The most popular shapes these days have been the shapes that mimic a ski with reverse side cut but have a small amount of traditional side cut underfoot to increase firm snow performance.  The DPS Wailer 112 (shown above) and Armada JJ are good examples of this design.


Weight– It’s all about the down but you have to get up the thing first.  
Well, here comes some of the bad news.  While wider may be better, wider usually means heavier.  Luckily advances in ski construction technology have helped.  With a sizable increase in the backcountry skiing population over the past ten years, the ski industry has more motivation to decrease the weight of their skis.  Many companies are starting to incorporate carbon fiber and lighter weight wood cores in an effort to decrease weight.  At times this can produce a ski with decreased performance but many companies have found a good balance between weight and performance.
Here are a few tips that might help you decrease the weight/increase efficiency while still enjoying the benefits of a fat ski:

  • Pay attention to ski weights.  Skis with the exact same dimensions can have dramatically different weights.
  • If this is going to be a dedicated touring set up go with a Dynafit-style binding.  You can save anywhere from a pound to over 3 pounds a pair when compared to beefier binding like the Marker Duke.
  • If your skis are wider than 115 mm underfoot consider using a “split skin” such as the Black Diamond Split STS Skins.  These skins have a smooth nylon center strip that decreases weight and increases glide.
  • For skis that are too narrow for the split skin, make sure you go with a skin with good glide.  Skin glide has a huge impact on uphill efficiency.  You already have enough grip due to the amount of plush on a fat ski’s skin.  Glide is what you need.
  • Consider going with a lighter touring boot.  Boots like the Dynafit TLT 6 Performance weigh in at half the weight of a beefier boot, have an excellent tour mode, and perform well on the down.  As these skis get easier and easier to ski a beefier boot becomes less of a requirement.

While all of these technological advances are making it more confusing to pick out the perfect backcountry ski, these advances are increasing the enjoyment in an activity that was pretty enjoyable to begin with – backcountry skiing.  If you take these four factors into account when shopping for you next pair of skis – rocker, width, shape and weight, you will likely end up with a great pair of backcountry fun sticks.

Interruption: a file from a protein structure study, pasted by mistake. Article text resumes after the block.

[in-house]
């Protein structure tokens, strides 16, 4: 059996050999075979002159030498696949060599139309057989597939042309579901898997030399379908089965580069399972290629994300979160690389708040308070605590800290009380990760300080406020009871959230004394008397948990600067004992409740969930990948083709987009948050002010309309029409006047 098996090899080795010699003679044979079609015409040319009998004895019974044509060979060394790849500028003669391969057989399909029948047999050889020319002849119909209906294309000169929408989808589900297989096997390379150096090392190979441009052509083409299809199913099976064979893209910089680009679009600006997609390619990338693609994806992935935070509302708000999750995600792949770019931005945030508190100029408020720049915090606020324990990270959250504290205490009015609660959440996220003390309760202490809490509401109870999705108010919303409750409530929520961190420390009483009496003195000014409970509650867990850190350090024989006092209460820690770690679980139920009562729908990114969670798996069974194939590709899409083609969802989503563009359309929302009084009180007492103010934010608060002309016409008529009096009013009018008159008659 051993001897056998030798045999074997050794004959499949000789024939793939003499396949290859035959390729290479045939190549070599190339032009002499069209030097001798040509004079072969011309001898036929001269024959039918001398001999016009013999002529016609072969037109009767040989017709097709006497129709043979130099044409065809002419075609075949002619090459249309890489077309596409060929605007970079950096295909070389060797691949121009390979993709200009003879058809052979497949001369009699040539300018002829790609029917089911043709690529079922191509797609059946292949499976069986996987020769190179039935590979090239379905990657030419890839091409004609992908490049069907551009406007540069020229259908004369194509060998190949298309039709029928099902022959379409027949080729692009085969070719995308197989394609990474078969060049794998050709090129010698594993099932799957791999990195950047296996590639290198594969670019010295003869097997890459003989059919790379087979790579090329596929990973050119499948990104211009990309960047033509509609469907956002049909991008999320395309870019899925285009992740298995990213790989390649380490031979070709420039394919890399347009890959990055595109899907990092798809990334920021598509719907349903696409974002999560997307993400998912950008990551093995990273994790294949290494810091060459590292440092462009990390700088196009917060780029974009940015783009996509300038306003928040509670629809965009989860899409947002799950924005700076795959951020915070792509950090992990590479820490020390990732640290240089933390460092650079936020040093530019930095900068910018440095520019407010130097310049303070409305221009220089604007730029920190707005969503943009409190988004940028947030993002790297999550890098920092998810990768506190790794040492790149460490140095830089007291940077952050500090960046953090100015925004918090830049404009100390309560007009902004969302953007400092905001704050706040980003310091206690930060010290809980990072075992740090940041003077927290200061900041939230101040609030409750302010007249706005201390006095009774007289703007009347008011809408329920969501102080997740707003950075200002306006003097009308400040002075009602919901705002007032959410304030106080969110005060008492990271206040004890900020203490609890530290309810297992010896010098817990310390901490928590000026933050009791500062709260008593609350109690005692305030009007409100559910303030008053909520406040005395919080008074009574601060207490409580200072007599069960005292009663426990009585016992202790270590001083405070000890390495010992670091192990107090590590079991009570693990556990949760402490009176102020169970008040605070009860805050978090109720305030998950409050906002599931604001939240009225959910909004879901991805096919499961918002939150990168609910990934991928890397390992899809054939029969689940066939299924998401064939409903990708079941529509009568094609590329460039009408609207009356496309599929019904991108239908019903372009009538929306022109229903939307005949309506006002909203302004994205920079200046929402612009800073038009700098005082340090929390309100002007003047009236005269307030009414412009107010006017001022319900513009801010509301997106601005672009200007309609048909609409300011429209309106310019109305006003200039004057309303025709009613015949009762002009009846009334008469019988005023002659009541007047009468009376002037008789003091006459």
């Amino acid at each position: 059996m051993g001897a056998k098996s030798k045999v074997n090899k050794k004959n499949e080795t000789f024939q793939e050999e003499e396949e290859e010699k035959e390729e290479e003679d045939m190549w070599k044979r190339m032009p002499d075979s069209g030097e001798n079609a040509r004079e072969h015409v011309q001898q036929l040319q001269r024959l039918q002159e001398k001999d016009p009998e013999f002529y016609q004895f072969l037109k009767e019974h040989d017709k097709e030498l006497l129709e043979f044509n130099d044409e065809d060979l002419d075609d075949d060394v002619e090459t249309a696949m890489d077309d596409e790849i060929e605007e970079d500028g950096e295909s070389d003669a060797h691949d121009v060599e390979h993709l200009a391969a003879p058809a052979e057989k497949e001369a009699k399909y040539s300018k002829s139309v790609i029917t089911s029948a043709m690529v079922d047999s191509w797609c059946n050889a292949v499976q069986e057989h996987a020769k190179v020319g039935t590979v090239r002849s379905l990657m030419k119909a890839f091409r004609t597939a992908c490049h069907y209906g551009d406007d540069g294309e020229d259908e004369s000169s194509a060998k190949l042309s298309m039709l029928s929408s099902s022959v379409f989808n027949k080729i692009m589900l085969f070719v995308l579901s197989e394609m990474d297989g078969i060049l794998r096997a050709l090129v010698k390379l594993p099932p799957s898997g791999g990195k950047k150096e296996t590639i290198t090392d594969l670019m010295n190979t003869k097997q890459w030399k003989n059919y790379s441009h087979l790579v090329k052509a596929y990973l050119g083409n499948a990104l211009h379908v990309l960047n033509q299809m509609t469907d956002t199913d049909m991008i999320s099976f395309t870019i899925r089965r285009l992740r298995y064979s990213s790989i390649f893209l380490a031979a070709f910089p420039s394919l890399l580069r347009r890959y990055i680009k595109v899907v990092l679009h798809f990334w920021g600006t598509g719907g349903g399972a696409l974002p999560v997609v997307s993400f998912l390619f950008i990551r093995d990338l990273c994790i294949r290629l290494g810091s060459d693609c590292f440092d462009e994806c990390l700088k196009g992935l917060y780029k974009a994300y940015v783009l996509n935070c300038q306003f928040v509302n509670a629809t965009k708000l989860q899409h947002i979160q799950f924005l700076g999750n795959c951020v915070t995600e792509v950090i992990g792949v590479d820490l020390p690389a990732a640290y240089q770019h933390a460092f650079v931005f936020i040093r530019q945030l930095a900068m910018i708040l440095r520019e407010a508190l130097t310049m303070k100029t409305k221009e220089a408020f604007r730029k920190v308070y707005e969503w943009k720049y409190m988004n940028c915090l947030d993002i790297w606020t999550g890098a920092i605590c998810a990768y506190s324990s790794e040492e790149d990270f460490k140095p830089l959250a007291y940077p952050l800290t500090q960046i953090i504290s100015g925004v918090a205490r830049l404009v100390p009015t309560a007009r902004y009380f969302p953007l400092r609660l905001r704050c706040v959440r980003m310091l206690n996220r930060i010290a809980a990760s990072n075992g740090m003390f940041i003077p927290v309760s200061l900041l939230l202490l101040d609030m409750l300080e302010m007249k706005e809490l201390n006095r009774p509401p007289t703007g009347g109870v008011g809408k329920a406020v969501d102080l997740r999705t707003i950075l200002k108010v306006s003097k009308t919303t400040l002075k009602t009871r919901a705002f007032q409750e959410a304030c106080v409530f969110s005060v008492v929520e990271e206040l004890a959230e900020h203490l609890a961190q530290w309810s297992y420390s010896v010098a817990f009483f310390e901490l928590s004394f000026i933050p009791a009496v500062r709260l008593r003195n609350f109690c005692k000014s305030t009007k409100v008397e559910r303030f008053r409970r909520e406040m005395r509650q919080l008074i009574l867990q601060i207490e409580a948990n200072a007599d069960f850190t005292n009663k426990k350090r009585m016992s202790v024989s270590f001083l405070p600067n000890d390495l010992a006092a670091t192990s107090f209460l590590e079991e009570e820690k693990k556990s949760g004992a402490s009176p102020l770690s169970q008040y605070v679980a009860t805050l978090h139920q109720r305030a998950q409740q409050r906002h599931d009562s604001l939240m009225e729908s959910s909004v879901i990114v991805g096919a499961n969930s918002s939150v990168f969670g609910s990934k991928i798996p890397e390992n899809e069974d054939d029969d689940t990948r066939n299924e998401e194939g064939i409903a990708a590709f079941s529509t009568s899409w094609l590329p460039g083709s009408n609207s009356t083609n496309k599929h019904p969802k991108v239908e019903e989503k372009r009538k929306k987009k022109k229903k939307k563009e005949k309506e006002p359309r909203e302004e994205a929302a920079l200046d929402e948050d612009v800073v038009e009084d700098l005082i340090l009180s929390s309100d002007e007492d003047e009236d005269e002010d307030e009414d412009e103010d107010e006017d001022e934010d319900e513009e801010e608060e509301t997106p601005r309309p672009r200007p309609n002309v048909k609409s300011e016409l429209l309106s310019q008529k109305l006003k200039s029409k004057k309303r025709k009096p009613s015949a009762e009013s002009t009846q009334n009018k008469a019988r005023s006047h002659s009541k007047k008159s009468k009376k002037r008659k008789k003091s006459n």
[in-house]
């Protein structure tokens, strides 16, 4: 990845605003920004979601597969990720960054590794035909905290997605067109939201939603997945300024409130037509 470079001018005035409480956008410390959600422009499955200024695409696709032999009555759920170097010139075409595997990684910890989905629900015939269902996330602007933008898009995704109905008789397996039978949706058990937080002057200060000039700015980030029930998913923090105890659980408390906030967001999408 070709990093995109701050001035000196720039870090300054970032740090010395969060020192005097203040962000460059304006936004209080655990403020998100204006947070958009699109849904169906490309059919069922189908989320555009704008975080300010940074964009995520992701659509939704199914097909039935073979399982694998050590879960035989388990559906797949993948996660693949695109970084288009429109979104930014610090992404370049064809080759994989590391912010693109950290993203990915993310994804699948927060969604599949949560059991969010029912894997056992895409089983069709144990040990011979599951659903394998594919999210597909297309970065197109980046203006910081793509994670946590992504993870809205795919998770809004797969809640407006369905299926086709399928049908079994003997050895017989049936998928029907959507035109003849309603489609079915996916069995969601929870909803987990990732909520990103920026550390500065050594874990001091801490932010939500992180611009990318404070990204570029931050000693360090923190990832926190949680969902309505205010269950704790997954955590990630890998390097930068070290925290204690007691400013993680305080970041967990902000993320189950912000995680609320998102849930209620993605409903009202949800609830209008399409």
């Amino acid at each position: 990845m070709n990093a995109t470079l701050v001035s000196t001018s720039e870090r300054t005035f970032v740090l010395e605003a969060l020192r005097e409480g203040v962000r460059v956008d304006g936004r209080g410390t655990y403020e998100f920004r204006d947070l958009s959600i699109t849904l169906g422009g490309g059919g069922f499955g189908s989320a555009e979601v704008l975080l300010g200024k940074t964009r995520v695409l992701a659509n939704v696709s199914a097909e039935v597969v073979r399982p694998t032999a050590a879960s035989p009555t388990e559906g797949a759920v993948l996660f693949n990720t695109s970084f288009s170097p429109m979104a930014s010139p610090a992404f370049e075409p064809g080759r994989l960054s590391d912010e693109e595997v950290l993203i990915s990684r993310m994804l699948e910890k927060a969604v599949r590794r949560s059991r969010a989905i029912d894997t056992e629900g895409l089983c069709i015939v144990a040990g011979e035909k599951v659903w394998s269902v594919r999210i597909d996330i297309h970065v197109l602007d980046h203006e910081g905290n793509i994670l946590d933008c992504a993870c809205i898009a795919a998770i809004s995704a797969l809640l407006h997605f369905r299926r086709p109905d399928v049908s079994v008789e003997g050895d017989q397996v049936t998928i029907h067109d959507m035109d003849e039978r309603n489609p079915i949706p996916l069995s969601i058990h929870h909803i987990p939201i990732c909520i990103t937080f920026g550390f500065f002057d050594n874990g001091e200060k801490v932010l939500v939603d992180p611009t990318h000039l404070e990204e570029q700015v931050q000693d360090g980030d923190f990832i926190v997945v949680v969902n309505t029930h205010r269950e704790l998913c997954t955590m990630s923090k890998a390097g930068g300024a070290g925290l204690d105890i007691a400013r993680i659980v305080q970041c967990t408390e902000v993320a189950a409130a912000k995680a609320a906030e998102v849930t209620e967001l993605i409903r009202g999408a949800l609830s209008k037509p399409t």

What the guides are skiing on this year

To help you get an idea of the type of skis we are talking about, here is what the guides are skiing on these days:

~Larry: 5’6″, 140 lbs, 43 years old, a strong and aggressive skier. Can ski on telemark, randonnee, and in any conditions. For years Larry has loved his 178 Dynafit Manaslu calling it one of the most versatile skis he has ever been on. The rockered tip does an amazing job at keeping the skis on the surface in any snow conditions. He uses Dynafit Vertical bindings and cant imagine touring on anything else. Larry added a fat touring ski to his touring quiver last year, the Dynafit Huascaran and is now torn between two favorites. The majority of Larry’s telemarking these days is done in the lowlands of the Methow Valley on the Karhu Guide with 3 Pin bindings and Garmont Excursions. For Boots larry uses the Garmont Radium for touring and the Garmont Delerium for Heli guiding.

~Jeff: 5’9″, 150 lbs, 44 years old. Ex- ski instructor and ski racer.  Prefers a surfy, playful ski as opposed to a beefy plank.  Like many of the guides Jeff has a large selection of skis for a variety of conditions, with rocker being a common theme throughout the quiver.  Once again this year Jeff will be touring on the DPS Wailer 112 (tip and tail rocker).  Jeff can’t stop raving about this versatile ski.  When using the lifts or the helicopter Jeff will be choosing between a pair of K2 Pontoons (reverse camber) and K2 Shreditor 112 (twin tipped with tip and tail rocker).  For boots Jeff tours with the Dynafit TLT 6 Performance.

~Paul: 6’0″,170 lbs, 47 years old; a strong and graceful skier; spends most of his time alpine touring on a pair of Dynafit Manaslu’s with Dynafit TLT bindings but you can sometimes find him breaking out an old pair of telemark skis to relive his past. Likes to ski fast and go big. For boots Paul uses the Dynafit ZZero.

~Josh: 5’8″, 155lbs, aggressive skier that likes speed and longer radius turns. Josh skis tele on Voile Chargers (181cm) and black diamond O1 bindings (free pivot touring mode is absolutely critical in the modern tele setup) with Black Diamond Push boots (He really likes the new BD liners with the cable lacing system as it allows for a snug liner and a loose shell, which is ideal for touring with full ankle motion but no blister-causing sliding of the heel). For AT, Josh again skis the Voile Charger with Dynafit TLT bindings and Dynafit ZZero 4 C-TF boots. He has grown to truly love the Voile Charger in soft and variable snow.